Malice by Lisa Jackson
(Kensington Publishing, ISBN 978-0-8217-7940-8)
When New Orleans Detective Rick Bentz wakes up in his hospital bed, recovering from an accident that nearly took his life, and sees his ex-wife Jennifer standing in the doorway of his hospital room, he is, without question, quite upset.
You see, his ex-wife Jennifer committed suicide 12 years ago.
At first, he thinks his 'vision' may be the result of the pain medication he is on. But when he is home months later and long off the medication, and the glimpses of her continue, he doesn't know what to think. Is it possible that Jennifer is not dead? Is it possible that the body he identified years ago, terribly mangled in the head on car crash into a tree, was not his ex-wife? The sightings continue but when a copy of her death certificate, marked with a big red question mark, arrives in the mail, he decides that he must learn the truth about what is going on. He leaves New Orleans, his new wife Olivia and returns to Los Angeles to find out if Jennifer might still be alive, or if he is losing his mind.
Having left LA, and the LAPD, after Jennifer's death, Bentz left behind some terrible memories, some friends and a number of enemies. He starts to investigate Jennifer's death, seeking out her old friends and it is soon apparent that he is stirring up a hornet's nest...and walking right into a killer's trap. A trap that may soon ensnare his wife Olivia, and their unborn child, as well.
This is the seventh book in Lisa Jackson's New Orleans/ Detective Bentz series and I am sorry to say, I don't think it is the best. I have read a number of the books in the series before and each was, I think, a stronger book than this one. The premise of this book is good, the plot and the ultimate conclusion pretty entertaining. Bentz, his friend Detective Montoya and his wife Olivia are good characters but they have been better used in previous books.
One problem is that it just takes way, way to long to get where this book is going. I have run into it before but this is another book that I think could have benefited from some serious editing. It feels at times as if the same scenes, the same sighting, the same chases, the same foolish mistakes on Bentz's part are happening again and again, with just minor changes in settings and people involved. At over 500 pages, this book could been cut by a couple of hundred and been a much tighter, leaner, better thriller.Sometimes less is more.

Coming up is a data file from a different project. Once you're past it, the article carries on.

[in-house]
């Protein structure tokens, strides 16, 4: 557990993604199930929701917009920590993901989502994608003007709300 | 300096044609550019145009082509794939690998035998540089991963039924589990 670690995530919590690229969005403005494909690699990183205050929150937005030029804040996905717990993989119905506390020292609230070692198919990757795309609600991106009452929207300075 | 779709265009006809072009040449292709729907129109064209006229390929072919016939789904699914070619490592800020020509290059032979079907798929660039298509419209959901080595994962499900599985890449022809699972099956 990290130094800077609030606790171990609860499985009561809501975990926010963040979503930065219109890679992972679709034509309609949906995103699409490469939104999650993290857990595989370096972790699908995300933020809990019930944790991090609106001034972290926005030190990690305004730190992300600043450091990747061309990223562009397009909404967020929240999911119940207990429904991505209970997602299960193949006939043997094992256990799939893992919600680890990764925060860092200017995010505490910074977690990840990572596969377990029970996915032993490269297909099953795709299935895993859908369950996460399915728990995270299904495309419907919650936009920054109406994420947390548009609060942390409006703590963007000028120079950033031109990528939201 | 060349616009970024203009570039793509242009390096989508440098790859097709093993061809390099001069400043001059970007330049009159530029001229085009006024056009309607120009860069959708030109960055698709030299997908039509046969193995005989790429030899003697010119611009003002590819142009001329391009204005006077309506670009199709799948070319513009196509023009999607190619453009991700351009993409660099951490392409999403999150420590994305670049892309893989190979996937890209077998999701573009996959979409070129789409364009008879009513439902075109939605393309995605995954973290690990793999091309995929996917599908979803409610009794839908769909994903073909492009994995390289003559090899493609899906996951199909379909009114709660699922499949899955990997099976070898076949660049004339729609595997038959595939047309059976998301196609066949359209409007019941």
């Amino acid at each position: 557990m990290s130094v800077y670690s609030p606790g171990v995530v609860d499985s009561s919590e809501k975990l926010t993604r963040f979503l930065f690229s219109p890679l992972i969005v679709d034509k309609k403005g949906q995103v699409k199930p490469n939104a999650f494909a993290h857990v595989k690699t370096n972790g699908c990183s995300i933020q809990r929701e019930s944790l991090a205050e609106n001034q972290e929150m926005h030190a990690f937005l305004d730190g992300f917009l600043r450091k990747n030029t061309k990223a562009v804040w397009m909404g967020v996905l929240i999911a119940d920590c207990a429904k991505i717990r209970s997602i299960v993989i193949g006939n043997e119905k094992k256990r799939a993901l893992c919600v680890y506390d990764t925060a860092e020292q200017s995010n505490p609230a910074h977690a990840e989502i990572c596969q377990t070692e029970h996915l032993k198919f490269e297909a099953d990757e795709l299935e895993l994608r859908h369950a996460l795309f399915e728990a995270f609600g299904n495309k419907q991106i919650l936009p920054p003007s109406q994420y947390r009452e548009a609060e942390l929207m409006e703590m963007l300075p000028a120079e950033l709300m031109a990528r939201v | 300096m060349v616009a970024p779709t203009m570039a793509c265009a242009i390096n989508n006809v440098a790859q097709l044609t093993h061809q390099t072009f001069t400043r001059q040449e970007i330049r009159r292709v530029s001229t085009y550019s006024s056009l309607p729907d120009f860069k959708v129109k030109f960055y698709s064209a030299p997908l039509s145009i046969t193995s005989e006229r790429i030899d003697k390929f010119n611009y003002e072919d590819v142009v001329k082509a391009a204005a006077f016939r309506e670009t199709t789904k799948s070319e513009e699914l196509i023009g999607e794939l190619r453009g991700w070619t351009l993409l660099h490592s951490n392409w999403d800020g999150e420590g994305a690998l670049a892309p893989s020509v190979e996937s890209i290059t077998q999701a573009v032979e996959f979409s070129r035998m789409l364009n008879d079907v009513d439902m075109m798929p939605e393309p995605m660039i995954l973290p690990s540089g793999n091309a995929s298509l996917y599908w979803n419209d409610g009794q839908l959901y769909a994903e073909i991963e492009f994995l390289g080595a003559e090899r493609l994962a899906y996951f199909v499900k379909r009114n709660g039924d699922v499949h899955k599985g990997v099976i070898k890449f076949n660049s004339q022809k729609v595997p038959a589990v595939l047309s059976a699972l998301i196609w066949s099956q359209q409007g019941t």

Also, I must say that setting this book in the series for the most part in LA rather than the much more interesting New Orleans, and giving Olivia a much more minor part, does little to win my interest.
And I won't even go into how I hate to see characters that are supposedly smart, experienced professionals, like Bentz, do stupid, stupid things. No, I won't even go there..because it drives me nuts.
If an interesting thriller series, set in a very atmospheric New Orleans, sounds like something you would like to read, I would recommend you might go back to the beginning of Jackson's series and give another of her books, like the first in this series, Hot Blooded, a try. Perhaps this series has just run it's course.
I read on her web site that she is giving this series a rest and took her newest book, Without Mercy, in a new direction. I think that is a good thing.